AP

DIRECT TELEVISION from ALEXANDRA PALACE

by Arthur Dungate

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The Back Page

This page is rather like the back flap of a book's dust jacket on which is often printed extracts from reviews (but it would need a rather large back flap.....) So, if you will kindly forgive me, here are some of the nice things that have been said about this television section.

star (1k) I spent an extremely enjoyable two hours going through the site - it was everything a good site should be, informative, entertaining and superbly designed. Particularly enjoyable and interesting were the passages devoted to telerecording in its various forms, a subject which has always interested me for some reason ... The incidents and anecdotes were priceless too - something sadly missing from many of the drier accounts of the BBC's pioneering days. In short, if I'd have paid 15 for it in book form I'd have been more than happy; the fact that I got it for the price of a local phone call makes me ecstatic! Many congratulations on a great site. An informative and entertaining account of the pioneering days at AP and The Grove and if you haven't visited it yet, you're missing out on one of the best TV-related web-sites around.     (Rory C.)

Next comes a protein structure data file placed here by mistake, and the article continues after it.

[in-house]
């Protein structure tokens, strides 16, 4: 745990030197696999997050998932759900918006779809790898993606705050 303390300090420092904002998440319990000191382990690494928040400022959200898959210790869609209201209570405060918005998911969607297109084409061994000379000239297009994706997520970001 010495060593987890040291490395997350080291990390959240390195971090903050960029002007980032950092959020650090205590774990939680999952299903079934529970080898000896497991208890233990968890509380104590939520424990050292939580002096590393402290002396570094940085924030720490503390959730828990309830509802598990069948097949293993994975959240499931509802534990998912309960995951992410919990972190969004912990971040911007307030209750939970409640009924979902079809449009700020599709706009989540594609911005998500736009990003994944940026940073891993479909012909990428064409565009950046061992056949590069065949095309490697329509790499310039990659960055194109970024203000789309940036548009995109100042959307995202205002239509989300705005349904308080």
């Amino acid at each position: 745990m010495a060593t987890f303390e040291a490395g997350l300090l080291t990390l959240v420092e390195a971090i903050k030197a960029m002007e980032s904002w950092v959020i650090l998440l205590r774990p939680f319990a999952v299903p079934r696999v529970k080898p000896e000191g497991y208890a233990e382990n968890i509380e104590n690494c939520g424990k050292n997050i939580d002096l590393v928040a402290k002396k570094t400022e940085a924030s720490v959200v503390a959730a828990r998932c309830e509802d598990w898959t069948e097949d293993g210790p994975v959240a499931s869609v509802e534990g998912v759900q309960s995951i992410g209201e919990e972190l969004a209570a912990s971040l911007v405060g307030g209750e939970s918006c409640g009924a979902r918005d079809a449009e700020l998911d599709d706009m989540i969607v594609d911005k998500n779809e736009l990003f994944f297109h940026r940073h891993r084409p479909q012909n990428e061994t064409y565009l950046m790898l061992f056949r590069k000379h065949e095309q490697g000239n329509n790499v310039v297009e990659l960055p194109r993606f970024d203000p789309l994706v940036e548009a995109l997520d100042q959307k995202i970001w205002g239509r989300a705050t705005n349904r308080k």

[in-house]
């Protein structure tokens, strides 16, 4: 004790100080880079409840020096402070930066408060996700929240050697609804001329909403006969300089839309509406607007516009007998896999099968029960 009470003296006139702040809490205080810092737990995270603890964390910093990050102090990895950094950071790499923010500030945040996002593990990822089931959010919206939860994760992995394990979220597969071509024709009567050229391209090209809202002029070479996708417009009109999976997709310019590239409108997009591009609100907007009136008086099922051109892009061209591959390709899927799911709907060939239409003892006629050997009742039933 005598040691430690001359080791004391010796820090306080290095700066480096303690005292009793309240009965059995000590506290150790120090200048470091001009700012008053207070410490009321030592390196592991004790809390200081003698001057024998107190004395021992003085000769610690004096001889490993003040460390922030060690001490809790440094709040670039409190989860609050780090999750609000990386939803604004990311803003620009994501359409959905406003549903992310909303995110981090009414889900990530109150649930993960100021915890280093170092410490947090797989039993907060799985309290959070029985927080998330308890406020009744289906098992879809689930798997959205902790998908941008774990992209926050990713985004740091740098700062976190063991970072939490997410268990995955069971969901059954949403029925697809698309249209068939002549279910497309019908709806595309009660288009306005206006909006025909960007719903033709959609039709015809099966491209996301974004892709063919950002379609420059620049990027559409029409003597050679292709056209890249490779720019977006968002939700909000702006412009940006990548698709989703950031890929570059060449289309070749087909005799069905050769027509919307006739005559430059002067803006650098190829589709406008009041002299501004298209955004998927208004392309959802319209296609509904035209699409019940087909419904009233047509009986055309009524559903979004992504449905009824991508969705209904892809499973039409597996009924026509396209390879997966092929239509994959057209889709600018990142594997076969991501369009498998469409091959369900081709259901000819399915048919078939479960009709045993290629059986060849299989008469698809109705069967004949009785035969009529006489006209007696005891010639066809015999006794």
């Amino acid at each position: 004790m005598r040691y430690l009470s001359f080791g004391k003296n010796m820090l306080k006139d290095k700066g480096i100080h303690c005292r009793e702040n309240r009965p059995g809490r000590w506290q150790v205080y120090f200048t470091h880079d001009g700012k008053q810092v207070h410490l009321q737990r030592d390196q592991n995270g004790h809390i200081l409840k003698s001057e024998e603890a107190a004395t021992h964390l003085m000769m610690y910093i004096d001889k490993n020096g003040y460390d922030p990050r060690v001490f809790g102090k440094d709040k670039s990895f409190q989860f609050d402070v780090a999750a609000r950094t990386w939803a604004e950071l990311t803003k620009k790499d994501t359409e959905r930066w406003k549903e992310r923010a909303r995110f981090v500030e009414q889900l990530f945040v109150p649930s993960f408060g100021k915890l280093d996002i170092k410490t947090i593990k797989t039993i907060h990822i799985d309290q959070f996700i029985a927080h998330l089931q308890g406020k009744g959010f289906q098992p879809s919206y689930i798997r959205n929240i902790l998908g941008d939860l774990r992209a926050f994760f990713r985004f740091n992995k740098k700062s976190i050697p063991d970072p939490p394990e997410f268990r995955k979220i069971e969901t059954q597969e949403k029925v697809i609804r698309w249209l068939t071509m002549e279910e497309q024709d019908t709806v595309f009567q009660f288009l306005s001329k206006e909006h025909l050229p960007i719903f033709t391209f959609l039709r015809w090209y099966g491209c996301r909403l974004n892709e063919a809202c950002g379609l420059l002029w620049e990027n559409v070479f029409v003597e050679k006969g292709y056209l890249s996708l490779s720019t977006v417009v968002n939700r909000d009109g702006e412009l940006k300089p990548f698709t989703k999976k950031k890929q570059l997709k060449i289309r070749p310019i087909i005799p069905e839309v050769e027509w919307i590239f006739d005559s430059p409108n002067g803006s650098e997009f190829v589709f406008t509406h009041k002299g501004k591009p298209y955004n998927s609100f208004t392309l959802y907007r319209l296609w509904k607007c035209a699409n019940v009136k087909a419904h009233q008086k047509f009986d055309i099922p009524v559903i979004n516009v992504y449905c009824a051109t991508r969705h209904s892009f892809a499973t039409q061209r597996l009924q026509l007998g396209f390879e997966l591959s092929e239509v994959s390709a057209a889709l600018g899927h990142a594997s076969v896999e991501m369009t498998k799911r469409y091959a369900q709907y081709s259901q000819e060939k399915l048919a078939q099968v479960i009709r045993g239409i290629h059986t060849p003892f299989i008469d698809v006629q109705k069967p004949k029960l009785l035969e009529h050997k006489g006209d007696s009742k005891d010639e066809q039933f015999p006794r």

star (1k) Absolutely fascinating, yes I would certainly have been watching the "Watch with Mother" shows when you were operating the telecine!     (Wenlock B.)

star (1k) I think it is simply marvellous and if the BBC had any sense they would put a link into it from their own pages. You must have spent a long time gathering information about these !!! I particularly enjoyed the Telecording pages, which are excellent. In fact the whole presentation is immaculate. Congratulations, it's a triumph of it's kind and the best single site I've seen on 'old television'.     (Andy H.)

star (1k) Very interesting and well presented. It must have been an extremely interesting time to work in Television.     (Steve)

star (1k) Thank you so much for creating what I regard as one of the very best Web Sites on the Internet! I have just read your "Direct Television from Alexandra Palace" article with astonished delight. A 1949 baby, I became a lifelong television fanatic in the early 1950s (at first in Llandrindod Wells - difficult reception) and have many vivid and happy reminiscences of those days (Mummie, why do we see the Alexandra Palace aerial on the newsreel when it's coming from Wenvoe?).     (Jon G.)